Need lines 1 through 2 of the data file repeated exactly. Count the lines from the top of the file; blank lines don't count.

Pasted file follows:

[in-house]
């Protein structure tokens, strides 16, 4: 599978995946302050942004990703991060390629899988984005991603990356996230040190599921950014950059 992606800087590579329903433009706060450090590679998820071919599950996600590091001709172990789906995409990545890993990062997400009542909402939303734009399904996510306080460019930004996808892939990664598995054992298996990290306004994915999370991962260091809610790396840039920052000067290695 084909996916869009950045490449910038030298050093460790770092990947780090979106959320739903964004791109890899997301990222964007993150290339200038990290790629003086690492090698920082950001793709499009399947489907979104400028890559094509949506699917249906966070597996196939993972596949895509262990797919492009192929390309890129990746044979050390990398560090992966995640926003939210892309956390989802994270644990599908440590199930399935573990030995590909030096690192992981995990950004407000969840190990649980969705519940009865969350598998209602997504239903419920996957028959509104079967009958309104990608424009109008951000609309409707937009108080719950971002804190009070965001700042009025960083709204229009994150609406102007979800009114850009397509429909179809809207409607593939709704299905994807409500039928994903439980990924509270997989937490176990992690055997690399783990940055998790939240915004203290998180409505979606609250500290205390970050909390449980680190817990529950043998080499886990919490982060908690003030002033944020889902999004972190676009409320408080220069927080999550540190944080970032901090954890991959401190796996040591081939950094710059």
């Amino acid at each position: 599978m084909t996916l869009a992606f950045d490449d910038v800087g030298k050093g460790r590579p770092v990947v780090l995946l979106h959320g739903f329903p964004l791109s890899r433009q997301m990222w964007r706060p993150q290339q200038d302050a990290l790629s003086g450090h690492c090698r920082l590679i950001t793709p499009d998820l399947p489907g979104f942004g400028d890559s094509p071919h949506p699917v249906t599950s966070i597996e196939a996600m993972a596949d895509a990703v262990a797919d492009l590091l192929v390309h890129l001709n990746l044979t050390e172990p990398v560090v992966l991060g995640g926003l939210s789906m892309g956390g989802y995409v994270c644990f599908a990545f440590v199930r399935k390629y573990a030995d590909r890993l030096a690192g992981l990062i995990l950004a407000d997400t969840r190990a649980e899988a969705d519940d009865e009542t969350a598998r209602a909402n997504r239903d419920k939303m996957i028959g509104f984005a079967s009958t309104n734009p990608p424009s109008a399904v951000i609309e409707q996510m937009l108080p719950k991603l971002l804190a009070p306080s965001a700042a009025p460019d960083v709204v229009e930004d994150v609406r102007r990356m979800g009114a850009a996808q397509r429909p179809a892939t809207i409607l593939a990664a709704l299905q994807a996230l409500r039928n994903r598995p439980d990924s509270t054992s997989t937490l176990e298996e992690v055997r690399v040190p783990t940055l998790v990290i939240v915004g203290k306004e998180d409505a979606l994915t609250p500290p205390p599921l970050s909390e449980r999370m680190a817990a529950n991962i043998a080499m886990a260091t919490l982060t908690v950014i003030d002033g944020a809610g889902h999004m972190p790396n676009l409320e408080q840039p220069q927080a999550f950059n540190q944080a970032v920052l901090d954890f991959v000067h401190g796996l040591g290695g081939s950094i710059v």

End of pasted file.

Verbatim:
[in-house]
């Protein structure tokens, strides 16, 4: 599978995946302050942004990703991060390629899988984005991603990356996230040190599921950014950059 992606800087590579329903433009706060450090590679998820071919599950996600590091001709172990789906995409990545890993990062997400009542909402939303734009399904996510306080460019930004996808892939990664598995054992298996990290306004994915999370991962260091809610790396840039920052000067290695 084909996916869009950045490449910038030298050093460790770092990947780090979106959320739903964004791109890899997301990222964007993150290339200038990290790629003086690492090698920082950001793709499009399947489907979104400028890559094509949506699917249906966070597996196939993972596949895509262990797919492009192929390309890129990746044979050390990398560090992966995640926003939210892309956390989802994270644990599908440590199930399935573990030995590909030096690192992981995990950004407000969840190990649980969705519940009865969350598998209602997504239903419920996957028959509104079967009958309104990608424009109008951000609309409707937009108080719950971002804190009070965001700042009025960083709204229009994150609406102007979800009114850009397509429909179809809207409607593939709704299905994807409500039928994903439980990924509270997989937490176990992690055997690399783990940055998790939240915004203290998180409505979606609250500290205390970050909390449980680190817990529950043998080499886990919490982060908690003030002033944020889902999004972190676009409320408080220069927080999550540190944080970032901090954890991959401190796996040591081939950094710059």